IIFEs - Immediately Invoked Function Expressions. Its means when we need we can invoke a function inside a function expression. Its same as we are using callbacks.

That means we are invoking a function inside another function as a parameter, so that we can use that parameterised function inside it. Here is the example.

//This is my callback function/ IIFE
function foo(param){
  console.log("I am from foo - "+ param);
}

//I am creating another function who take foo function as a parameter.
(function(iamfoo){
  iamfoo(1); //foo will call with param 1
  console.log("I am calling foo"); // print this message
  iamfoo(2); //  agian foo will call with param 2
})(foo); // foo as a parameter

Output will be:

I am from foo - 1
I am calling foo
I am from foo - 2

Immediately invoked function expression, An immediately invoked function expression (or IIFE, pronounced "iffy") is a JavaScript A common convention is to enclose the function expression – and optionally its invocation operator – with the grouping operator, in parentheses, In contexts where an expression is expected, wrapping in parentheses is not necessary:. Invoking ok() works fine, without errors. 2. Function expression. A function expression is determined by a function keyword, followed by an optional function name, a list of parameters in a pair of parenthesis (para1, , paramN) and a pair of curly braces { } that delimits the body code. Some samples of the function expression:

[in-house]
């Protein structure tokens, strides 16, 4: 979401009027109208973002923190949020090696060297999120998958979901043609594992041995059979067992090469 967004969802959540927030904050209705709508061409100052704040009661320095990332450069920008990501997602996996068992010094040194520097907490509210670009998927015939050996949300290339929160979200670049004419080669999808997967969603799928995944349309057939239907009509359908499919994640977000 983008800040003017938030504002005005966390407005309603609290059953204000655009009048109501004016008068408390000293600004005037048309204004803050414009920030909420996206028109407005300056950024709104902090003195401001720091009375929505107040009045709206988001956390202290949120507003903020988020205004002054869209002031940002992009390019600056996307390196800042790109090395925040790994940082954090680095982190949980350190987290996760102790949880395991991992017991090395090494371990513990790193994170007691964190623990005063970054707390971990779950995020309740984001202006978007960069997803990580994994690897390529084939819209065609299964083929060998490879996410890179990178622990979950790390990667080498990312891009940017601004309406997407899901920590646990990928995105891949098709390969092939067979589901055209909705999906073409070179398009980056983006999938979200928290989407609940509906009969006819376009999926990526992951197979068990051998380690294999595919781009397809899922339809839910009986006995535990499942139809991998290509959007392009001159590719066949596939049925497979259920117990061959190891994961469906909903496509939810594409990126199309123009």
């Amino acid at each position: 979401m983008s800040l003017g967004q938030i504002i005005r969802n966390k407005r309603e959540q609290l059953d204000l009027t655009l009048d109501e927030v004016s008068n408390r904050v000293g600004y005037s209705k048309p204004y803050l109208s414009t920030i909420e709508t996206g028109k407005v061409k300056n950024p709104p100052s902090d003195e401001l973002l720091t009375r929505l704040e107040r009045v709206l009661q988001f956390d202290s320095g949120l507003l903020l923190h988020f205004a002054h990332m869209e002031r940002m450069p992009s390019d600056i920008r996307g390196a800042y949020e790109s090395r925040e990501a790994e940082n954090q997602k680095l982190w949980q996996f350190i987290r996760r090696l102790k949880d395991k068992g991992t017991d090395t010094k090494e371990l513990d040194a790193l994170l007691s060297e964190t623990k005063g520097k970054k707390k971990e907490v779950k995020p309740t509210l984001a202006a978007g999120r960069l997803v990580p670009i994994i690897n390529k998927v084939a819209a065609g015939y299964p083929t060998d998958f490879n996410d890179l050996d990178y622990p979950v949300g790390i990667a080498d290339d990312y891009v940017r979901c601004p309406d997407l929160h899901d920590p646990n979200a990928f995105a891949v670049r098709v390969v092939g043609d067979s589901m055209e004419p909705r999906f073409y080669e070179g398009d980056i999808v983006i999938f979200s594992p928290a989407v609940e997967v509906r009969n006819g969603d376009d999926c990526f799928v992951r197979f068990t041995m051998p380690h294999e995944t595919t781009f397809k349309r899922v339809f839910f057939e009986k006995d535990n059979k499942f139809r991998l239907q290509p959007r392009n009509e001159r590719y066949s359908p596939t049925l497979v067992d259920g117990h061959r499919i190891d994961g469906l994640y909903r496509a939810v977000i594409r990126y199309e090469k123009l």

Why are parenthesis used to wrap a JavaScript function call?, In JavaScript, the functions wrapped with parenthesis are called “Immediately Invoked Function Expressions or Self Executing Functions. For more examples and explanations, see also the JavaScript guide about functions. Description. Every function in JavaScript is a Function object. See Function for information on properties and methods of Function objects. To return a value other than the default, a function must have a return statement that specifies the value to return. A function without a return statement will return a default value.

JavaScript: The Definitive Guide, new operator creates a new object and invokes a constructor function to initialize it. new by zero or more comma-separated arguments enclosed in parentheses. the parentheses to be omitted if there are no arguments in the function call. Functions are one of the fundamental building blocks in JavaScript. A function is a JavaScript procedure—a set of statements that performs a task or calculates a value. To use a function, you must define it somewhere in the scope from which you wish to call it.

JavaScript: The Definitive Guide: The Definitive Guide, In client-side JavaScript, however, typeof typically evaluates to “object” for all clientside The new operator creates a new object and invokes a constructor function to by zero or more comma-separated arguments enclosed in parentheses. by allowing the parentheses to be omitted if the function call has no arguments. What do you call the value that the function uses to perform a calculation, including a number, or a cell reference that acts as an operand? The argument What follows the function name and is enclosed in parenthesis?

Comments
  • (function (arg) {...})(function () {...}); where the latter function is arg, i.e. this is an IIFE.
  • As there is no semicolon, the next bracket is the argument.
  • It's an issue of JS's sometimes-optional whitespace: smush them together.